The 5 Characteristics of a Qualified Prospect

Written by: Tracy Baumann
5 Characteristics of a Qualified Buyer

The convention halls are empty. The restaurants are a dicey proposition right now. And even showing up at the door with a box of donuts is no longer what it used to be.

Indeed, in the era of COVID-19, finding leads has become a decidedly digital affair — and those trade shows, dinners, and drop-in visits are simply no longer your best option.

For most sales pros, this has turned your world upside down — you are likely spending much more time prospecting than you ever thought you would. One study says that today’s sales pro spends at least double the pre-COVID time on sifting through LinkedIn, completed website forms, and other digitally derived leads.

This increased lead generation activity means you need to be more efficient than ever when qualifying buyers. Getting hyper-focused on the characteristics of a qualified prospect, and understanding the characteristics of a legitimate sales opportunity, is at the core of everything we do at The Brooks Group. Our Virtual Selling with IMPACT sales training program offers sales managers and sales teams the chance to refine their prospect-vetting activities from the comfort and safety of the home office.

Part of this refinement includes making sure you’re optimizing your time spent on finding the type of client that will be the best fit for your sales team and organization; Talking to anyone other than those highly qualified leads is time wasted.

 

We recommend you build your lead qualification process around these five key characteristics:

 

1. Awareness of Need

In order to be truly qualified, a prospect must have a need that they are aware of. They might not know exactly what the solution is—or that your company exists—but a qualified prospect will know they have a problem.

Your salespeople should be asking questions during initial conversations that will reveal if a prospect has a need that they are aware of. Using an inbound marketing strategy for lead generation will go a long way to check this box as well.

 

2. Authority and Ability to Buy or Commit

There’s nothing more frustrating than spending time and effort with a contact who is not in the position to make a purchasing decision. No one wants to hear “I’ll have to run it by my manager” after they’ve spent time preparing and presenting.

Your reps should quickly determine if the person they are dealing with is a decision maker with the authority and budget to buy.

Early conversations should include the following two questions:

  • “Who else, other than you of course, will be involved in the buying decision?”
  • “Could you describe the process you will be using to make this decision?”

Once your salesperson has determined if their contact has the authority and ability to buy, they will want to better understand the decision-making process and the structure of the decision-making unit.

 

3. Sense of Urgency

Your reps have a target to hit. What they don’t have is time to spend with prospects who aren’t in a hurry to make a decision.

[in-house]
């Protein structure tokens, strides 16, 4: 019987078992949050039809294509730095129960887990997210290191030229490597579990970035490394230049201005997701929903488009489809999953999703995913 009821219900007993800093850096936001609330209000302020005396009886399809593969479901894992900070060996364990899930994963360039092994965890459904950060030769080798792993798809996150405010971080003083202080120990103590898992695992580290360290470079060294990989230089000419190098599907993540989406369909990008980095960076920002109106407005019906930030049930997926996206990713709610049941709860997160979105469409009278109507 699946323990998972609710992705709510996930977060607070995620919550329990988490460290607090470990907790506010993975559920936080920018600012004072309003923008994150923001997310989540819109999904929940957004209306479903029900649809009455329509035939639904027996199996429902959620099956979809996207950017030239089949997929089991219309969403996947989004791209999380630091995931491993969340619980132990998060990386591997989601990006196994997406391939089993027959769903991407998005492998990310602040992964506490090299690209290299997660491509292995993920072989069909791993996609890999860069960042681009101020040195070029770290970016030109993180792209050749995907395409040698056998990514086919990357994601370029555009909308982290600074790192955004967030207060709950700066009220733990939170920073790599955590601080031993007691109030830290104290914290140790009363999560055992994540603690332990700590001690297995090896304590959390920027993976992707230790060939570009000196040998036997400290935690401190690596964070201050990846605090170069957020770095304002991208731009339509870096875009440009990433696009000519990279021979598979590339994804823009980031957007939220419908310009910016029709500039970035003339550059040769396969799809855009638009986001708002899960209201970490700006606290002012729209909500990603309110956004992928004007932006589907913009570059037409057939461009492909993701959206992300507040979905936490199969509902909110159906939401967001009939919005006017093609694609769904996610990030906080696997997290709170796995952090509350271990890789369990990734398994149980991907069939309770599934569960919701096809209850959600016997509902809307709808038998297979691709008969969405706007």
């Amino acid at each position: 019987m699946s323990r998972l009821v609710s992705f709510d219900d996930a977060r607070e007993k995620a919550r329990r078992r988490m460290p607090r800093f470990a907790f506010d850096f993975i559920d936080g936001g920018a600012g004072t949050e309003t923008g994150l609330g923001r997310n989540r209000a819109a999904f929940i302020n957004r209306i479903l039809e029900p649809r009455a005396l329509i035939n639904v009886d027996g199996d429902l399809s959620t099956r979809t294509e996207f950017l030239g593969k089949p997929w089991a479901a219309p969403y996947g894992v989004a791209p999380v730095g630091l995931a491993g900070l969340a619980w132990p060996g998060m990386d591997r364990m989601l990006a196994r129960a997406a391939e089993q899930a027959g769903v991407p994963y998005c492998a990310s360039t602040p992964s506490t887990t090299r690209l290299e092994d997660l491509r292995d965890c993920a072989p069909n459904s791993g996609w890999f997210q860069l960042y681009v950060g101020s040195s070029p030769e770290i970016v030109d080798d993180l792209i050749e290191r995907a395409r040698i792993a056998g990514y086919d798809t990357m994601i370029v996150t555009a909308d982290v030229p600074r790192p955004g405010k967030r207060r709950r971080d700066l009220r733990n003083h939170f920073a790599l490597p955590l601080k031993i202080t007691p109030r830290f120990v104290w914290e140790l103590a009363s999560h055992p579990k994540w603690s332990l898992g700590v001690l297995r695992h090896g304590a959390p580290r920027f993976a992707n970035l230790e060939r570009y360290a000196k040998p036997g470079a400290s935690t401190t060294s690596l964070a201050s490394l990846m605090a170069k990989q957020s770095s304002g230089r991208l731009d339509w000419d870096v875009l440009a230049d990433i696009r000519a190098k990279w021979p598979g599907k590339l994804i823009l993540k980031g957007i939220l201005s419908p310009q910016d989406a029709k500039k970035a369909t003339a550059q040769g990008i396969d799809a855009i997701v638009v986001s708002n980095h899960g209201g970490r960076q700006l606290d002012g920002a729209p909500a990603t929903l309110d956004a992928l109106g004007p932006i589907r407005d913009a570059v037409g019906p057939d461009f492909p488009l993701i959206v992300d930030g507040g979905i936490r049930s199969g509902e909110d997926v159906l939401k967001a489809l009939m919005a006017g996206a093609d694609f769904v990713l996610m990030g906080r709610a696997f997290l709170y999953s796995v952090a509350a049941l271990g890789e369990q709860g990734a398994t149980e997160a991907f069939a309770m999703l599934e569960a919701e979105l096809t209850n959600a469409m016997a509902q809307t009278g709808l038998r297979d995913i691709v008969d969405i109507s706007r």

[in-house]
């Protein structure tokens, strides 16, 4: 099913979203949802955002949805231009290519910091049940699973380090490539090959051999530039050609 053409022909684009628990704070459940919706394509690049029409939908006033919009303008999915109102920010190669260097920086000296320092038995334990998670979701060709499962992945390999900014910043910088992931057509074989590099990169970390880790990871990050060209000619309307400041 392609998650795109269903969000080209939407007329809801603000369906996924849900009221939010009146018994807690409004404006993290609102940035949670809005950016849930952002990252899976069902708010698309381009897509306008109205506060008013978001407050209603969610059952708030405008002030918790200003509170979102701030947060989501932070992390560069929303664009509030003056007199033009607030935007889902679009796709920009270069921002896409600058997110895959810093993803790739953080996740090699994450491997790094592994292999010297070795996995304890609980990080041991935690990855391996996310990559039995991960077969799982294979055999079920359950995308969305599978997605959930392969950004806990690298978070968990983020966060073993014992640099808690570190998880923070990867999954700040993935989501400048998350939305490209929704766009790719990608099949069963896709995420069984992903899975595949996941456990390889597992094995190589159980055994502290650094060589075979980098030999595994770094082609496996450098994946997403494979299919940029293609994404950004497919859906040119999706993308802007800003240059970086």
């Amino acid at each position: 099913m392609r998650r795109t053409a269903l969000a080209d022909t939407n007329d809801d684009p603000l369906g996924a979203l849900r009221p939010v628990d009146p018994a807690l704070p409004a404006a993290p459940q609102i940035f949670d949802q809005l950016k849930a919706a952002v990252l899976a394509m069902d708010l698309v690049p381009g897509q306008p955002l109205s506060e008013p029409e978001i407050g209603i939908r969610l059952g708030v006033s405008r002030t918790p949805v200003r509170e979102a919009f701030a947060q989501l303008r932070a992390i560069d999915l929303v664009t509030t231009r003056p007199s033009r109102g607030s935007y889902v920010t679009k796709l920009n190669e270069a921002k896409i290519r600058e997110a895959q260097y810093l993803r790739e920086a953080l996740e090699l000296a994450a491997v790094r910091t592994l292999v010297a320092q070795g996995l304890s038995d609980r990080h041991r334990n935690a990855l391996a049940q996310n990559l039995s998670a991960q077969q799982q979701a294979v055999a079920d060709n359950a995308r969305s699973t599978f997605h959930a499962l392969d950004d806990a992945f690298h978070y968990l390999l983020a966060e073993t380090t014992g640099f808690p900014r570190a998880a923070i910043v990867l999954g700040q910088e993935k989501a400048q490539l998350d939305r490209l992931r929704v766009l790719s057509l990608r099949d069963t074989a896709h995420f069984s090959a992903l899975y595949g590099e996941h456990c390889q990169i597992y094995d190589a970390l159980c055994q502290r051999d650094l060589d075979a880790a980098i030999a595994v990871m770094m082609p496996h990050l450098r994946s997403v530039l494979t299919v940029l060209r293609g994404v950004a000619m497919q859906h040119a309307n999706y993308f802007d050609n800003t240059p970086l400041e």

Coach your salespeople to use open-ended questions to identify if a prospective client has an established timeline.

If they have a need and are aware of it, but are unclear on timing, your salesperson doesn’t have to throw them back out to sea. Have them set a meeting in the future to circle back, or hand the lead back to marketing to continue to nurture until the time is right.

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4. Trust in You and Your Organization

A potential client must trust your salesperson and your organization in order to be fully qualified. You can download our free Positioning Questionnaire to determine how your salespeople are perceived by their contacts.

Developing that trust from the very beginning of the relationship is key, and using a consultative sales process is a great way to do that.

5. Willingness to Listen

The final characteristic of a qualified prospect is typically the easiest to recognize. Is the buyer willing to listen to what your salesperson has to say?

Have your salespeople keep in mind that lots of people may be willing to listen to them, but if they can’t buy, or don’t want to buy, they are not worth spending precious time on.

BONUS No. 6: Strategic Alignment with Your Organization

While the above 5 characteristics can be gauged externally by assessing the prospect, the 6th bonus characteristic focuses more internally.

Is there alignment with the buyer relative to the value of your offerings? Can you sell and service the account profitably?

Just because you can sell something to someone, doesn’t always mean that you should. Sales reps should consider the profitability of an account and whether it makes sense for your organization to go after it.

Conclusion

Your sales team’s biggest asset is time – an asset that is too valuable to waste on prospects that aren’t well suited for your company, and its products and services. They can get more done in less time if they understand your company’s ideal buyer persona and can quickly evaluate how qualified a prospect is using these characteristics.

Interested in helping your sales pros sharpen their skills to meet today’s realities? The Brooks Group has a variety of virtual workshops, sales training programs, and bootcamps that can help get you on the right path, right away! Complete this form and someone will reach out to you.

Written By

Tracy Baumann

Tracy Baumann is Director of Marketing at The Brooks Group, with primary responsibility for the company's digital demand generation, sales enablement, advertising, and marketing programs.
Written By

Tracy Baumann

Tracy Baumann is Director of Marketing at The Brooks Group, with primary responsibility for the company's digital demand generation, sales enablement, advertising, and marketing programs.

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